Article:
Deck-building as one mechanic among many

November 25, 2014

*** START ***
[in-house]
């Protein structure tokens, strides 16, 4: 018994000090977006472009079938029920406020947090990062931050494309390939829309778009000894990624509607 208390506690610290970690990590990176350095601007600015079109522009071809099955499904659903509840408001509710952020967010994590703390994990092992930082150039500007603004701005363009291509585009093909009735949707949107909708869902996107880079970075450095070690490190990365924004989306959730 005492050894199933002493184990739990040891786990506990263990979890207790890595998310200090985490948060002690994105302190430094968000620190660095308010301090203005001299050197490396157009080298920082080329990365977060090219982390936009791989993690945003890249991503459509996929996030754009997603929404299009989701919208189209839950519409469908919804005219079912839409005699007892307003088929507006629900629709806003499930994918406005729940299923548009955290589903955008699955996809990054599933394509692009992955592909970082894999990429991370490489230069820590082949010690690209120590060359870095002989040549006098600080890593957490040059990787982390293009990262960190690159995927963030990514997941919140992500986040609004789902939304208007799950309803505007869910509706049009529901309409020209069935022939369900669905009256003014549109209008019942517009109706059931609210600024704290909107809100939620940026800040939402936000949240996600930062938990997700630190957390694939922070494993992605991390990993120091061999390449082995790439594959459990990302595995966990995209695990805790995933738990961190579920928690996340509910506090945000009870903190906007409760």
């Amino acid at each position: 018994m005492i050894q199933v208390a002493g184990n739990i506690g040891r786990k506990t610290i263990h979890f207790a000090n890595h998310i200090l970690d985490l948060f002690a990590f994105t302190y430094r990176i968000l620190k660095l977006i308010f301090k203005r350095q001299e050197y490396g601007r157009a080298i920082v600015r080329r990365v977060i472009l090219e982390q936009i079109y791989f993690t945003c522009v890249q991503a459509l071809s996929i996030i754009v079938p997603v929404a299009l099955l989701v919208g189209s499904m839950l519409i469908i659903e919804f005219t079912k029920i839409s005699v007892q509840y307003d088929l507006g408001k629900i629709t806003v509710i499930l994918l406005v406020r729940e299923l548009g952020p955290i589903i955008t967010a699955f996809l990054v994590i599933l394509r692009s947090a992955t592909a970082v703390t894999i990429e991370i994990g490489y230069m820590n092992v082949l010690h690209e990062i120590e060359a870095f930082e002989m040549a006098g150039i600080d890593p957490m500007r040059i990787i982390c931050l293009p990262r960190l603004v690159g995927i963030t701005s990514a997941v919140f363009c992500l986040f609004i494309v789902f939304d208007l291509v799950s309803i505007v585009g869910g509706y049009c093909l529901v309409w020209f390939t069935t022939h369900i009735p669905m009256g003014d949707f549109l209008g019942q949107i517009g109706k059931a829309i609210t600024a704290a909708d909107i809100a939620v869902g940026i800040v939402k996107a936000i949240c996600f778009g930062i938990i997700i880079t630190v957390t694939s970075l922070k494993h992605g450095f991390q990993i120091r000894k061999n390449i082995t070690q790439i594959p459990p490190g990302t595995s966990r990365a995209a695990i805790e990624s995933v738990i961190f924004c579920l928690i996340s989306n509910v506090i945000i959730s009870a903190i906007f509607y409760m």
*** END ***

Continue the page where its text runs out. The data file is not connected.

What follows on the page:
full prototype Looking back on my post from last week, I hope I didn't sound too arrogant, like the game I'm working on is going to be the best board game in the world because I'm a super-genius. Honestly, I just think that any self-respecting game designer should be wary of sitting down and designing a deck-builder because the market is already saturated with derivative works that add one new gimmick to the existing Dominion or Ascension formula and then call it good. But the point of my last post was that deck-building can offer an important element of control to a random game, and that idea definitely shouldn't be rejected out-of-hand simply because it bears the tired "deck-building" name. Rather, it should be used as a mechanic to bring something new and unique to the hobby. Something more akin to Martin Wallace's A Study in Emerald and less akin to, say, the Legendary franchise. So, anyway, how does my game fit into all of this? The core concept came from the idea of a "skill check." In Dungeons & Dragons, for instance, a skill check involves rolling a 20-sided die, adding some modifier and seeing if the sum is above some fixed number based on the difficulty of what you're trying to do. It's a flat distribution, though, so outside of finding ways to increase your modifier, you have little control on the outcome. I wanted to make a game about performing skill checks, but give the player more control. The initial step was to move to a card-based system where a player had a deck basic cards that were evenly distributed between cards that said "Success" and cards that said "Failure." When a player performs a skill check, they flip over a number of cards equal to the value of the skill they are checking (say, if their character had a strength of 6, they would flip over 6 cards) and they are shooting for some predetermined number of successes. This moves us away from a flat probability distribution and into the binomial distribution, which doesn't in itself offer more control, but is a much more dynamic area to work in. Plus, we're dealing with cards, which offer a lot more customization. For instance, increasing a skill allows a player to flip over more cards, which increases their chance of success; and if you're sitting at a 50% chance of passing on check, a boost in the number of successes you can get goes a much longer way than it would in a flat distribution. More interestingly, though, delving into "deck-building" by modifying the cards in this deck of successes and failures gives the player a lot more control. They can increase their odds by adding more successes or removing failures from the deck. They can add different cards to the deck that give other bonuses when flipped, like extra resources or conditional successes - there's really a great wealth of possibilities for this. So after developing this core concept, I suddenly had a game that certainly wasn't all about deck-building, but had a definite deck-building mechanic inside of it. Every time you wanted to perform a skill check, you had to contend with this deck of cards that you may or may not have spent enough time building in your favor. I was never really sold on the idea of external skill stats, though. If players, say, had a sheet of stats that they had to refer to whenever making a check and had to modify those stats with sliders or tokens or something whenever they changed, well, that would be very clunky. I was watching Tabletop Deathmatch, though, back when it was being released, and I heard something illuminating in The Shadow Over Westminster episode. I'm still very fuzzy on the mechanics of the game, but at one point it was praised for having "all the stats on the cards," meaning that players had stats, but there was no external sheet for it - it was all represented by their decks. "All the stats on the cards." That phrase stuck with me. I think it's a very powerful concept. With that phrase in mind, I moved away from a basic deck of "Success" and "Failure" and instead had a deck with the skills on the cards - "Strength," "Agility," "Intellect" and "Charisma." Now the basic concept was a deck of cards evenly distributed among those 4 skills, and most skill checks in the game would give you a success when either of 2 skills were flipped. This way there was still a 50% chance of drawing a success, but now the stats were on the cards. If you wanted to be better at strength checks, you just added more "Strength" cards to your deck. There was nothing external to the deck to keep track of. How that works out specifically is by replacing your basic cards with only 1 skill on them with cards with 2 or more skills on them - say, replace a "Charisma" card with a "Strength, Charisma" card if you wanted more strength. Or put a card with all 4 skills on it in your deck that will count as a success no matter what skill or checking, or multiple successes if you're checking more than 1 skill. This all creates a very interesting, customizeable system with lots of different variables to tweak to create skill checks that are much more dynamic than just rolling a die and doing some basic math. Without a specific strength stat, though, what determines how many cards are flipped over during a check? That is also something that can be varied, in some cases it's determined by the game, but in other cases it is determined by the player. Because every card flipped costs the player something. The game is played over a series of rounds, and a player's round is over once they've run through their entire deck of cards checking skills. In this way, the cards also become a resource, which I think is pretty cool. Even with all this control, though, the game still felt too random. The last major change I implemented was allowing players to look at the first 2 cards in their deck. Having some foreknowledge of how successful they will be at a specific check add a much larger strategic element to the game I was very happy with. So there you have it, a full tangent on a specific instance of mitigating randomness through deck-building. What other games are out there that use deck-building to flesh out a larger system of mechanics?